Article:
Trump World Grab-Bag--A Collection

Friday, May 28, 2010

Math teacher fired from Catholic school for Facebook atheism.

'No God' comment adds up to no job for fired math teacher

DES MOINES, Iowa (AP) — A math teacher fired from a Fort Dodge Catholic school because she joined an atheist website and noted on Facebook that she didn't believe in God said Friday she never imagined it would lead to her losing her job.
Abby Nurre, 26, was fired last December from St. Edmonds Catholic School. She was hired in August.

Nurre said she was called into the principal's office just before winter break and asked about Atheist Nexus, a social network that bills itself as site for "nontheists."

She said she registered on the site on her personal computer at home. She noted a New York Times' article reporting the government had spent $2.3 million on prayer research since 2000 and added the link.

"I never thought something like that would jeopardize my job," she said Friday from Phoenix, Ariz., where she was applying for teaching jobs.

Nurre was suspended by Monsignor Kevin McCoy and later fired by the school board for violating a policy that prohibits employees from advocating "principles contrary" to the teachings of the church.

I wonder if they have anyone who is, not necessarily an atheist, but simply not Catholic who works for the school, because they, too, would probably be advocating something contrary to the teachings of the Church. Maybe some people support pro-choice causes or gay rights like marriage equality. I wonder why, if her belief was not an issue she carried into the classroom, it was sufficient for her dismissal.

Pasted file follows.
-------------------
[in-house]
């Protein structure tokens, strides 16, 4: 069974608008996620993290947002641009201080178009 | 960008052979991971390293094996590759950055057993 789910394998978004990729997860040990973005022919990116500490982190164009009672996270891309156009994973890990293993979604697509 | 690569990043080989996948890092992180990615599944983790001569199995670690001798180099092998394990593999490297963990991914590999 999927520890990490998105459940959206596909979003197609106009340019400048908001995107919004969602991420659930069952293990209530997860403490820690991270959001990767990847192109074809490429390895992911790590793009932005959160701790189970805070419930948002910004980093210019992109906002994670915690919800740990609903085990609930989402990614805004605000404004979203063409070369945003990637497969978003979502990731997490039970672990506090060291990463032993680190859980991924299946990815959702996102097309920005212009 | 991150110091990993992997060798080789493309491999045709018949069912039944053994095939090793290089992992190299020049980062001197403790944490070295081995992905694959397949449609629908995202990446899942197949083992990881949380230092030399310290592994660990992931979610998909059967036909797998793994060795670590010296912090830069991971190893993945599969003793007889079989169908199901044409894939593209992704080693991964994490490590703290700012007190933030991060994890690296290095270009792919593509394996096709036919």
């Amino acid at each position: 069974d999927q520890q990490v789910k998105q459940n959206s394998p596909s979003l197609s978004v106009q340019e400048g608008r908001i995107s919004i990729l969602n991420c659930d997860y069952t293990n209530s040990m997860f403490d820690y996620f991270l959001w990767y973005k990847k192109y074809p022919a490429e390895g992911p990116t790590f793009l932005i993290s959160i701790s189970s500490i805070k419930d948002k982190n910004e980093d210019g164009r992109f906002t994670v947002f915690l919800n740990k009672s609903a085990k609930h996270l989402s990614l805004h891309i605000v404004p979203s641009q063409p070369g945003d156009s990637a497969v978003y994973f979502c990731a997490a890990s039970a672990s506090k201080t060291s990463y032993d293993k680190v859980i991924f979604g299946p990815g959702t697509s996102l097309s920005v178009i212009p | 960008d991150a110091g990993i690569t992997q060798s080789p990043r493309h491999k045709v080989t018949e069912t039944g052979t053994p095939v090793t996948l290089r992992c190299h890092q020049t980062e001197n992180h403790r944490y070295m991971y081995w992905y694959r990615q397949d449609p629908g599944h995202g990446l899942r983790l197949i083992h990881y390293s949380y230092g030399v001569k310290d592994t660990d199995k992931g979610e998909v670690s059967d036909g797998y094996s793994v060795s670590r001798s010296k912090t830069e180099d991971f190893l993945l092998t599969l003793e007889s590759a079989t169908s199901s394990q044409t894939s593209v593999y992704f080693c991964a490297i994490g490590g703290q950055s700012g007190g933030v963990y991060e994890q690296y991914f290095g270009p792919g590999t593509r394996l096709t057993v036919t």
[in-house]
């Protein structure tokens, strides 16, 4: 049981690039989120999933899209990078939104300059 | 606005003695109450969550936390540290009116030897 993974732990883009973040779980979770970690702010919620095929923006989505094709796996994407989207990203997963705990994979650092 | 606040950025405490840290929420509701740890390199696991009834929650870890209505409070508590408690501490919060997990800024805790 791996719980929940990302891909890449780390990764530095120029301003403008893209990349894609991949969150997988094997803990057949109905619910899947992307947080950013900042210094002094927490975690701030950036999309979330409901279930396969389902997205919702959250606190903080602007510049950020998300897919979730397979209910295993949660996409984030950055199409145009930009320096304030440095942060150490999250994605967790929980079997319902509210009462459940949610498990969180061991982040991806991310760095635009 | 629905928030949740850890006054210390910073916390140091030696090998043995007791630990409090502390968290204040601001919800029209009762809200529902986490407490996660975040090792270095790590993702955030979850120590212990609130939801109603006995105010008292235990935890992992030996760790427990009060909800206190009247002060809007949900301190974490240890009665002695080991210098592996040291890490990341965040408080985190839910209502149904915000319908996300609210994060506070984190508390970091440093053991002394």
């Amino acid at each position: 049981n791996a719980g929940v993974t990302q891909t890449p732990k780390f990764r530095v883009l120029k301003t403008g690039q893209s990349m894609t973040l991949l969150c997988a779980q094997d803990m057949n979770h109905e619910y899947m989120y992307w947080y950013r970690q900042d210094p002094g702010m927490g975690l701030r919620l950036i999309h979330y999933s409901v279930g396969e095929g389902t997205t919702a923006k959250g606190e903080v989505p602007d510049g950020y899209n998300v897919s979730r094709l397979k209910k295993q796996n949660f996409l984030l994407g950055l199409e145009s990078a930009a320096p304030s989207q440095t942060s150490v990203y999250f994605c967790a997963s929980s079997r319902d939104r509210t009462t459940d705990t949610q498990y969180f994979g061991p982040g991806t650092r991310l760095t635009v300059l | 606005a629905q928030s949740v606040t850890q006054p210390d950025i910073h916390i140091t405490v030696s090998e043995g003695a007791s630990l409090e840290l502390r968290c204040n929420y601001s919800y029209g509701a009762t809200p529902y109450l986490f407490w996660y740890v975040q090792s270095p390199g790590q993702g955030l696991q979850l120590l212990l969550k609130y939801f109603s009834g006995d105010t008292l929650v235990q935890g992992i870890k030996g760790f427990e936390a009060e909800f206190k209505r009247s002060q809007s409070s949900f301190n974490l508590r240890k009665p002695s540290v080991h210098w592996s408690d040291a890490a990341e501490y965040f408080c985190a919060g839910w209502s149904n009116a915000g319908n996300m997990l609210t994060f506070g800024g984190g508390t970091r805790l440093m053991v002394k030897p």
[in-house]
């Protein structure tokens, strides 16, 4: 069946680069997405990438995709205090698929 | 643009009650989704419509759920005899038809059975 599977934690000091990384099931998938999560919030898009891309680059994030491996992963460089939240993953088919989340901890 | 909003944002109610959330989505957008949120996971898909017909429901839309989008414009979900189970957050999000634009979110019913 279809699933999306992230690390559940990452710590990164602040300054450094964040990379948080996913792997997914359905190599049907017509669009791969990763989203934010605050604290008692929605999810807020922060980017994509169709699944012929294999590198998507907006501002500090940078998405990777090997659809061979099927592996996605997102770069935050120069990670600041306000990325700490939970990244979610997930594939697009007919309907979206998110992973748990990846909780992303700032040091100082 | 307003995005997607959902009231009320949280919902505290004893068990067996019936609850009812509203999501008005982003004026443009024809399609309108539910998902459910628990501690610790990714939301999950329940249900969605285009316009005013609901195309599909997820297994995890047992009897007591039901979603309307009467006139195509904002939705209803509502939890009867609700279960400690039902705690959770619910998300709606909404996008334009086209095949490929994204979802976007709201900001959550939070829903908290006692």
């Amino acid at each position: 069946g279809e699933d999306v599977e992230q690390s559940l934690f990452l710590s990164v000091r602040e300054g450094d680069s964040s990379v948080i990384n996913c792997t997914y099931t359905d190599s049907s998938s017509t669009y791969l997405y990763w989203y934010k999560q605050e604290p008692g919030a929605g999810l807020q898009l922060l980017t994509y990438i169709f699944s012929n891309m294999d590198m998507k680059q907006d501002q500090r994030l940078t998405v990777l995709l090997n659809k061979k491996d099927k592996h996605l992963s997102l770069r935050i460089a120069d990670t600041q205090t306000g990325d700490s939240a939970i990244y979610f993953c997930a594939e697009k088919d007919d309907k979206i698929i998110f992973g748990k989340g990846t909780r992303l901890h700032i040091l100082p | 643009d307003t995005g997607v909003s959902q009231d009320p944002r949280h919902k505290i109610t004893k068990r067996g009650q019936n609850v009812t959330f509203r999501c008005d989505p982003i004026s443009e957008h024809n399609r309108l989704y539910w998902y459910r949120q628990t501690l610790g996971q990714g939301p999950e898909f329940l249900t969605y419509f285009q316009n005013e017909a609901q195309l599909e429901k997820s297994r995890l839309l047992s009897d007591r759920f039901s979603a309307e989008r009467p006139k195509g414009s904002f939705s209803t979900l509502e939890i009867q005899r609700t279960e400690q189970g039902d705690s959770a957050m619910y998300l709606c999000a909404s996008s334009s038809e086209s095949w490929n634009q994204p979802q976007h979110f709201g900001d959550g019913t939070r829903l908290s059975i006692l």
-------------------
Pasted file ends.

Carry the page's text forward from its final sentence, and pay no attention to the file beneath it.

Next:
Would it be appropriate for privately religious teachers to be dismissed from public schools--of course not! No one could fathom the separation clause to extend to what a public employee believes privately, so long as it never interferes with their duties. So why is this not a reciprocal situation? How does Ms. Nurre's atheism impact upon her teaching math (not religion, or anything to do with religion, by the way)?

I also wonder how far any institution can go with using social media to first of all, track down what their employees do on their own personal time, and the extent to which it should be considered a basis for judging who they are and what they believe. There certainly can come a time when anyone has some buried blog-post, or even bulletin-board (rememba' them?) post that doesn't necessarily speak to who they are now, but something they were interested in at a given period of time. Especially on a site like Facebook, where it appears one has to "Friend" even to post a negative comment about something. It seems very unfair and somewhat invasive, and just a touch discriminatory, too.

I guess you could say I don't like it.

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